OFF-THE-SHELF CLEANING PRODUCTS often contain toxic chemicals like ammonia, bleach, phosphates, petrochemicals, caustic soda, chlorine and formaldehyde. These can affect health, pollute water and harm wildlife. Thankfully many companies are now working hard to reduce the toxic content of their products so always check the label for nasties.
In this section EcoFrenzy will suggest a few environmentally friendly cleaning ideas which may save you money but more importantly are good for health and home.
Money saving tips
Clean windows by using 50% white vinegar with 50% water in a spray bottle, then dry glass with a soft cloth, saving around £1 per litre compared to commercial glass cleaning sprays.
If you used a 1 litre spray bottle every month, over a year you would save around £12.00
For stubborn stains, if you use 50ml of distilled white vinegar instead of a 50ml solution of a well-known fabric stain remover, you can save 5.5p every time. If you did this once a week, it would save £2.75 per year.
To make a floor disinfectant, combine ⅛ cup plant-based liquid soap, ⅛ cup distilled white vinegar, 1 gallon of water and 10 drops of an aromatic plant oil (such as lavender). This can save an amazing £2.19/litre compared to some well known undiluted products. If you used 1 litre per month, this would save you £26 per year.
Sometimes, simply soaking spots, stains or dried food with hot water is a great way to handle stubborn cleaning work. Adding a few drops of lemon juice to the water can also help, a quarter of a lemon only costs about 9p.
In time your toilet bowl can become stained and unsightly. Rather than using a horrible toxic cleaner, a good dose of Bicarbonate of Soda can produce sparkling results.
Baking soda can be used as an odour eater or stain remover for your carpet. Just sprinkle a little on the floor, leave it to do its job then vacuum it up.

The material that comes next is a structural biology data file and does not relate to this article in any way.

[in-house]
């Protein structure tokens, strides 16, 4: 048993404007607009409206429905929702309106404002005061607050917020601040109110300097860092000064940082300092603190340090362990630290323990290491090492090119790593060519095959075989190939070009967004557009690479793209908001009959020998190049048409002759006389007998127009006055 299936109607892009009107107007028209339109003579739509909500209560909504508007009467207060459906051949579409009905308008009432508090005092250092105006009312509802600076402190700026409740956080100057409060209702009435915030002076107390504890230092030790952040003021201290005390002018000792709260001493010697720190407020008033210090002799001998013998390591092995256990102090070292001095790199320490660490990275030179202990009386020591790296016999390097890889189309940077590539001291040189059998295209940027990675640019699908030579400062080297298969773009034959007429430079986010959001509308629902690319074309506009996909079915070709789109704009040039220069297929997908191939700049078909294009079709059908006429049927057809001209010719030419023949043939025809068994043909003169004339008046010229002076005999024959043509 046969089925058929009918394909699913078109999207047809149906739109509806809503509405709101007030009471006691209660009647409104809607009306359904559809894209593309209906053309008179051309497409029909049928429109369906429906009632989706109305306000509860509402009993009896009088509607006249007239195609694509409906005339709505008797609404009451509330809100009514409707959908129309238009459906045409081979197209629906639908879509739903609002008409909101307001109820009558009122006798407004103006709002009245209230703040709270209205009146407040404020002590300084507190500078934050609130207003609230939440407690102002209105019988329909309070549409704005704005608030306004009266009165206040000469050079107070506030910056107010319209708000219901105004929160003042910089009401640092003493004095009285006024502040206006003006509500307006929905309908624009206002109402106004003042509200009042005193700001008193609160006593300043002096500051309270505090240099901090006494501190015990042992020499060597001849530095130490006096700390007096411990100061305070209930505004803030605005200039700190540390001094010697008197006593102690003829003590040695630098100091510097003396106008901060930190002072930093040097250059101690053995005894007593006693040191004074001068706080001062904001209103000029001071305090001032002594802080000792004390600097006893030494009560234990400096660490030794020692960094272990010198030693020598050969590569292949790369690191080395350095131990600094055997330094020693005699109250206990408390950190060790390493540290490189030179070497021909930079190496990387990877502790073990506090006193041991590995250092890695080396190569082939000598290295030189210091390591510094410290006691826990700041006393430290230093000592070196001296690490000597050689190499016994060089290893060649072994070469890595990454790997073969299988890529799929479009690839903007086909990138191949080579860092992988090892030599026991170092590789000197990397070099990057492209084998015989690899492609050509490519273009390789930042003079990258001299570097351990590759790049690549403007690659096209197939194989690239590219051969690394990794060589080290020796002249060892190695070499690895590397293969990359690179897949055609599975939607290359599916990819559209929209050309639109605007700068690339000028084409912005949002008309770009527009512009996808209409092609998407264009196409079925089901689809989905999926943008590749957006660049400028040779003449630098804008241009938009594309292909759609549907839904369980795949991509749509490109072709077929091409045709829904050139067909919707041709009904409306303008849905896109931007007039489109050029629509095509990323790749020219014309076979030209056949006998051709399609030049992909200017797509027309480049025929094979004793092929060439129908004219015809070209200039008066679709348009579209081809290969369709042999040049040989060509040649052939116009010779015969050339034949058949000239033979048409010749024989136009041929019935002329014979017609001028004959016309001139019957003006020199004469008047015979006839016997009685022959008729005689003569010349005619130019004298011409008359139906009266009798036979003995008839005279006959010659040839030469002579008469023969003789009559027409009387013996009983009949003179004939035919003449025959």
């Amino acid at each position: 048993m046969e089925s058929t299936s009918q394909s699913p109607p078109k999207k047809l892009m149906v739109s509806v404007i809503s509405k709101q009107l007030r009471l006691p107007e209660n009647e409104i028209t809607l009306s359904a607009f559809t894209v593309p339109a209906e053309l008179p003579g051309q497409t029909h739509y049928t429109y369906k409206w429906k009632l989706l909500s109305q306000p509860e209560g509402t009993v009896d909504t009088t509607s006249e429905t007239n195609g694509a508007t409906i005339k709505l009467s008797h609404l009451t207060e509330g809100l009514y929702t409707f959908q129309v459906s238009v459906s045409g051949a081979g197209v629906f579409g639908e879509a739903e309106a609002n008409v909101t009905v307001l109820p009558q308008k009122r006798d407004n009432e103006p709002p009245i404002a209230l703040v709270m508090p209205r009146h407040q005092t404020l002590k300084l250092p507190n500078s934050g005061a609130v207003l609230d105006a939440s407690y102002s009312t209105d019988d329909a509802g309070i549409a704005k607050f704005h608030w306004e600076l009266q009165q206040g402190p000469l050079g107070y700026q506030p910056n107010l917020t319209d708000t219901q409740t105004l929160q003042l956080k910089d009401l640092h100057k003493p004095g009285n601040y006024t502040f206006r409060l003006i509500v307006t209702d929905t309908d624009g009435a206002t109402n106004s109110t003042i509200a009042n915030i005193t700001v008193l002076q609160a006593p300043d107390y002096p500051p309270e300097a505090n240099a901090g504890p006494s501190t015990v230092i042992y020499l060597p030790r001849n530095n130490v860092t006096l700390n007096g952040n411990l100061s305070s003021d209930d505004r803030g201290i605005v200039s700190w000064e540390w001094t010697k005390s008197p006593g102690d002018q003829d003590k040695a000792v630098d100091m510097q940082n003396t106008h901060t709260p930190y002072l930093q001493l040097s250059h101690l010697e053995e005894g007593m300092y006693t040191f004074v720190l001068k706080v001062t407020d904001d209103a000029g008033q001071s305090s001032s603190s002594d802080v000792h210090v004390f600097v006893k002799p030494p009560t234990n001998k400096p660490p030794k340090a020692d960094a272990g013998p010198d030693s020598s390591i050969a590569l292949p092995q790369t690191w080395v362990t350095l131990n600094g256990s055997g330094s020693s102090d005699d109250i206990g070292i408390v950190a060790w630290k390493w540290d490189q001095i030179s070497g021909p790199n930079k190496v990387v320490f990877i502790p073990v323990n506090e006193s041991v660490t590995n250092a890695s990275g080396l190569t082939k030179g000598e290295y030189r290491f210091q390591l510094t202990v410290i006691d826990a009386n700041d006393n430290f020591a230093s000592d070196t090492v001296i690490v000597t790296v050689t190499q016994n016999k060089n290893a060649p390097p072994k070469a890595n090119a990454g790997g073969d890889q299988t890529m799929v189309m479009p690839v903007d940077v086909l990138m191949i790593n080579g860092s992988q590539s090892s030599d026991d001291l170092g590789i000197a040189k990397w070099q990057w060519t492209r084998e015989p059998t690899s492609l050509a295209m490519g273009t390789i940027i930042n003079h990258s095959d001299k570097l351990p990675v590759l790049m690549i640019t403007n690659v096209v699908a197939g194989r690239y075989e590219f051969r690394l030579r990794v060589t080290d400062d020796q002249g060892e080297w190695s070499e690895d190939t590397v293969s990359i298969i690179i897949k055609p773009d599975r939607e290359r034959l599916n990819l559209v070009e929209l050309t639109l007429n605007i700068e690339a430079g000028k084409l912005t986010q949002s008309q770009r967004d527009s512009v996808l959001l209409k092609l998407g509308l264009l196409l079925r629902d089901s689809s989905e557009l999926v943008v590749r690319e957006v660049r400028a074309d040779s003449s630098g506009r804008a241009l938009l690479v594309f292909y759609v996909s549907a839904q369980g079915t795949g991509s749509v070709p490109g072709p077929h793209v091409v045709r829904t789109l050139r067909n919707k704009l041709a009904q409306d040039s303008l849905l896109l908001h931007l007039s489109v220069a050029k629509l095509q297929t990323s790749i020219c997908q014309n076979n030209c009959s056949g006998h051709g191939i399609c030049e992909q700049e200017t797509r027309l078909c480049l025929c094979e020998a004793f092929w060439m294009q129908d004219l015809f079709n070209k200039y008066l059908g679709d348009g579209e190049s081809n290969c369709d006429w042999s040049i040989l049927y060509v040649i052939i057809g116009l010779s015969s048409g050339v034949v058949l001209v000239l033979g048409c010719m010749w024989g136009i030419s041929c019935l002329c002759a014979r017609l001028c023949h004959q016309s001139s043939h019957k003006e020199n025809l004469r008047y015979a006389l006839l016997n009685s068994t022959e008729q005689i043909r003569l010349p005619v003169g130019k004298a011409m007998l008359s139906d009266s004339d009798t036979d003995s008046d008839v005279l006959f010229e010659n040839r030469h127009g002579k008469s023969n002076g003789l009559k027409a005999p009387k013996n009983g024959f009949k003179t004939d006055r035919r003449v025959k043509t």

Try and keep dirt out of your home with a good doormat and/or a ‘shoeless house’ policy. Less dirt means less sweeping, mopping, and vacuuming, which results in less work for you and reduced use of water, energy and chemicals.
There are many products now on sale which give a green alternative to the traditional cleaning products containing ammonia and bleach. Look for terms such as organic, biodegradable and toxin-free.
If buildings are designed to make cleaning simple and easy, those spaces become cleaner, healthier, and require fewer substances to maintain. In larger buildings, this can translate into money-saving because cleaning can be as much as 50% of a building’s total maintenance costs.
Make your own all-purpose cleaning scrub by mixing baking soda with enough plant-based liquid soap to make a paste. Spread some of the paste on half a lemon and use to rub down kitchen surfaces. Finish by wiping with a damp cloth.
Keep glassware clean
Prevent misty spots on glassware by placing a cup of white vinegar on the bottom rack of the dishwasher, run for five minutes, then run through the full cycle.
Try making your own air freshener – heat cinnamon, cloves, or any other herb in water in the affected room.
Indoor air pollution
Cleaning chemicals used in your home can raise indoor air pollution (due to volatile organic compounds – VOCs) by as much as x100. Look for cleaners with minimal VOCs.
Antibacterial / antimicrobial cleaners
It has been shown that antibacterial and antimicrobial ‘cleaners’ are no better than regular soap and water. In-fact they increase the risk of breeding ‘super germs’, ie bacteria that survive the chemical onslaught and develop resistance to the very chemicals made to kill them.
Throwing out toxic cleaning products can be harmful to water supplies and landfill. Check with your council how to dispose of them.